Overall, a small dehumidification kiln is an economical and efficient option that isn’t dependent on the weather.

Shed kilns

Shed kilns are an inexpensive option, making them great for woodworkers who are just getting started in their businesses.

Shed kilns mimic air drying—but with greater airflow and more control. A shed kiln is exactly that: a shed that has been adapted to be a kiln. You install fans in the shed (more on building a shed kiln later), and by turning them on and off, you can increase or decrease the air circulation to help the drying process.

Now that you know some of the different types of small-scale kilns, we’ll talk about determining which is right for you.

Picking the right small-scale kiln for you

The sun, the source of energy and heat for a solar kilnHow do you know which kiln works best for you? Let’s talk about each kiln to figure out why you might want one over another.

First, solar kilns are a great choice for those who want to save money on energy costs or are concerned with sustainability. They power themselves by solar energy and don’t generate any CO2 emissions.6

Because they don’t require conventional energy sources, they are also a great option for woodworkers in developing countries or remote locations.7

Next, a dehumidification kiln is a good option for those living in locations that experience more varied weather conditions and inconsistent sunlight (think, northern United States). In these places, it may often rain, and in the winter, there may not be enough sun to power a solar kiln.8

Lastly, a shed kiln is the right choice for you if you want the simplest kiln option. All you have to do is use an existing shed and add fans to circulate air.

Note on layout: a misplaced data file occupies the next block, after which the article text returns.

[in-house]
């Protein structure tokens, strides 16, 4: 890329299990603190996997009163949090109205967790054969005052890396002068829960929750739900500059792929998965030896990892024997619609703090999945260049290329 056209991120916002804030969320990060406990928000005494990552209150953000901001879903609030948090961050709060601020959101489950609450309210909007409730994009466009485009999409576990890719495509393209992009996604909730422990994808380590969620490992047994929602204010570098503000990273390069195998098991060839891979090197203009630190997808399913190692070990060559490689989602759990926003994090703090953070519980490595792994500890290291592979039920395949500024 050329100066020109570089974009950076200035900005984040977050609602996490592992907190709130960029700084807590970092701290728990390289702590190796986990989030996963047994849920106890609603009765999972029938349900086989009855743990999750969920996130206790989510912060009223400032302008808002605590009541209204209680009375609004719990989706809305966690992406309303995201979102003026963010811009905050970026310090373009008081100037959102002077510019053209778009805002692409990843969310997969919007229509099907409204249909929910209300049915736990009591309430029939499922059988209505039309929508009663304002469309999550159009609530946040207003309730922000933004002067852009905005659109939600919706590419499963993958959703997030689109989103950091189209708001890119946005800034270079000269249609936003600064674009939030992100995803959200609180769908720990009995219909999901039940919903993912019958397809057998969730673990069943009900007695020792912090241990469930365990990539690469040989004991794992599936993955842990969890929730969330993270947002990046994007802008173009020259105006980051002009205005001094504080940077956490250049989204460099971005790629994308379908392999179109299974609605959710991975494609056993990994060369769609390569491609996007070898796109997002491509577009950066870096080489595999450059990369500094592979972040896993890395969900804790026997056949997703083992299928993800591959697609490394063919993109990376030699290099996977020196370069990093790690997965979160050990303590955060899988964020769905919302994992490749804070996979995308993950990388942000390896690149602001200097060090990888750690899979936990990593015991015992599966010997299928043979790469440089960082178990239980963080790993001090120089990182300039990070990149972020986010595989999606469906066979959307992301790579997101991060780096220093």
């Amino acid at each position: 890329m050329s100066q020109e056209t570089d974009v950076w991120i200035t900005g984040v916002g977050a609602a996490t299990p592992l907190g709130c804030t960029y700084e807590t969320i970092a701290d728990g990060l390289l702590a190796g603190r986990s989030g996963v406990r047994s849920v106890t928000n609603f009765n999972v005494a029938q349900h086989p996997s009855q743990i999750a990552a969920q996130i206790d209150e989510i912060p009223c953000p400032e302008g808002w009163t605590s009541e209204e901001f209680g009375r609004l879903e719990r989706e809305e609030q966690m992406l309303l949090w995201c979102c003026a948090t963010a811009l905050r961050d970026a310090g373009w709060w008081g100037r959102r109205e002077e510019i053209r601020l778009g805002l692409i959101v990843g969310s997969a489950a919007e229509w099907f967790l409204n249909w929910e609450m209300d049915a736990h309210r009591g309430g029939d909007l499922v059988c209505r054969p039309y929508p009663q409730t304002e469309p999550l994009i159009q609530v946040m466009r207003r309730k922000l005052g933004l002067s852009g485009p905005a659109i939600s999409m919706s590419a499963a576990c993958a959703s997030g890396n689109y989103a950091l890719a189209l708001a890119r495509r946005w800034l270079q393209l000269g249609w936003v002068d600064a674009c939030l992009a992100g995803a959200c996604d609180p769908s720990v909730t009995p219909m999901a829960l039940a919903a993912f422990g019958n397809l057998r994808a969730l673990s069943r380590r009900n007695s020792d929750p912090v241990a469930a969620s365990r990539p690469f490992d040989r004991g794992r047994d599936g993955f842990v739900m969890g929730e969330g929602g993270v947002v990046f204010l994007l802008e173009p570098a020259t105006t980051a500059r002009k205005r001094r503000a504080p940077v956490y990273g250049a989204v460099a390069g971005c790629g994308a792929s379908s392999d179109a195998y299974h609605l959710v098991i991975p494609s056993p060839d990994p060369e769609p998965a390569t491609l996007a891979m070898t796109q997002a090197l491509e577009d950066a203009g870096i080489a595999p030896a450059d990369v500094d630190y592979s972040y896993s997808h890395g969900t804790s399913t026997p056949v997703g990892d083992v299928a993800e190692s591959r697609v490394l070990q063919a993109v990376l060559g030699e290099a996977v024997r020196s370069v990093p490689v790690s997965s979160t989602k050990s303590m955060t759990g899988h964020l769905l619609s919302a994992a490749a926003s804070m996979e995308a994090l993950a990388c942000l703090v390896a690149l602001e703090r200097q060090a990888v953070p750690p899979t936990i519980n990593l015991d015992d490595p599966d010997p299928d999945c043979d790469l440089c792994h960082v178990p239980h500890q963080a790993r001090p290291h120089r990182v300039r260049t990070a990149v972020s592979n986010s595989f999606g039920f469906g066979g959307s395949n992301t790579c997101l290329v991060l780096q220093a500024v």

But it’s not the choice for woodworkers who need their wood dried in a more timely manner. A shed kiln is only a step up from letting your wood air dry, so it’s not the speediest option.

With this general idea of what kilns work for what situations, it’s time to get into the nitty gritty of building each of these kilns for small-scale woodworking projects.

How to build a wood kiln

Let’s go through each of the kilns we’ve been talking about and highlight how to build each of them.

How to build a small solar kiln

A cinder blockThese steps, taken from the Oregon Wood Innovation Center’s plans, are an easy-to-follow option for those looking to save money by building their own solar kiln.

First, figure out the location of your kiln. The area should:

  • Get as much sunshine as possible (roof should face south)
  • Be level
  • Have good air circulation

Also, plan for the kiln to be raised off the ground in one way or another—whether with cinder blocks, railroad ties, or some kind of cement foundation. If it’s resting on the ground, the floor of the kiln will deteriorate, and all your hard work will go to waste.